Lloyds set to unveil deal to insure against losses

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The Independent Online

Lloyds Banking Group and the Treasury were locked in talks last night aimed at announcing a deal as early as today for the bank to insure itself against losses on about £250bn of assets.

Details of the agreement were still to be agreed yesterday evening after more than a week of fraught negotiations between Britain's biggest retail bank and the Government.

An announcement could yet slip into next week. Both sides had hoped to unveil terms a week ago but were unable to compromise on key details such as the size of the state's stake in Lloyds.

The Government already owns 43 per cent of the bank after October's recapitalisation of the sector and Lloyds is unwilling to allow the stake to rise above 50 per cent.

Other crucial elements to the terms of the deal include the price of the insurance and method of payment, the "first loss" that Lloyds will take on the protected assets, and the Government's conditions on company pay and lending to support the economy.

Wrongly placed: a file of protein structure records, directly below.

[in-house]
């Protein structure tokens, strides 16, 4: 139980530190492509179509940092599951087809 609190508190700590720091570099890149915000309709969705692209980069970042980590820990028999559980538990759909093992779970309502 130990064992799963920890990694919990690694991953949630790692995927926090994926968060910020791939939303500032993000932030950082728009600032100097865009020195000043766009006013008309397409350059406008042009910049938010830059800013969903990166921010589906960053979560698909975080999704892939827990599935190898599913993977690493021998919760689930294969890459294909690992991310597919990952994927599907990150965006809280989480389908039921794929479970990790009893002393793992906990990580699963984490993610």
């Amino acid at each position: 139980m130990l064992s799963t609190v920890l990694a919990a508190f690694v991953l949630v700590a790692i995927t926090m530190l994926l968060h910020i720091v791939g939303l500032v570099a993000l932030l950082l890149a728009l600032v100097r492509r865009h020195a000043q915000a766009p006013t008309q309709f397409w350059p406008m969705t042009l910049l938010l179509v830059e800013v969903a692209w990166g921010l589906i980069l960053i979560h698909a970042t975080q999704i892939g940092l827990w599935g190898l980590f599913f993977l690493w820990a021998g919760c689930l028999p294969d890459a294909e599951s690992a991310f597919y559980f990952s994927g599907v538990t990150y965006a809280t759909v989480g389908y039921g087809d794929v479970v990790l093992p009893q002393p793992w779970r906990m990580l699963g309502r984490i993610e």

Lloyds is said to have irritated the Treasury by changing its mind about the assets it wants to insure, prolonging the process. The size of the asset pool could also differ from expectations of about £250bn.

Royal Bank of Scotland became the first lender to take part in the Government's asset protection scheme last Thursday when it agreed a deal to protect £325bn of assets.

RBS is paying fees worth about 4 per cent of the assets' value and will take the full hit on the first 6 per cent of losses, with the Government on the hook for 90 per cent of any further losses.

RBS, already more than 50 per cent Government-owned, had limited scope for negotiation after the Government's support prevented it from collapsing last year. But Lloyds has been holding out for better terms.

Eric Daniels, Lloyds' chief executive, has said his bank would not have needed Government capital if it had not rescued HBOS in a takeover orchestrated by the Government.

Lloyds shares fell 15 per cent yesterday to 40.3p, a new low for its closing price since the financial crisis began. The bank's shares have lost 68 per cent of their value this year and have been battered since it revealed last month that HBOS would lose £11bn for 2008. Lloyds declined to comment.

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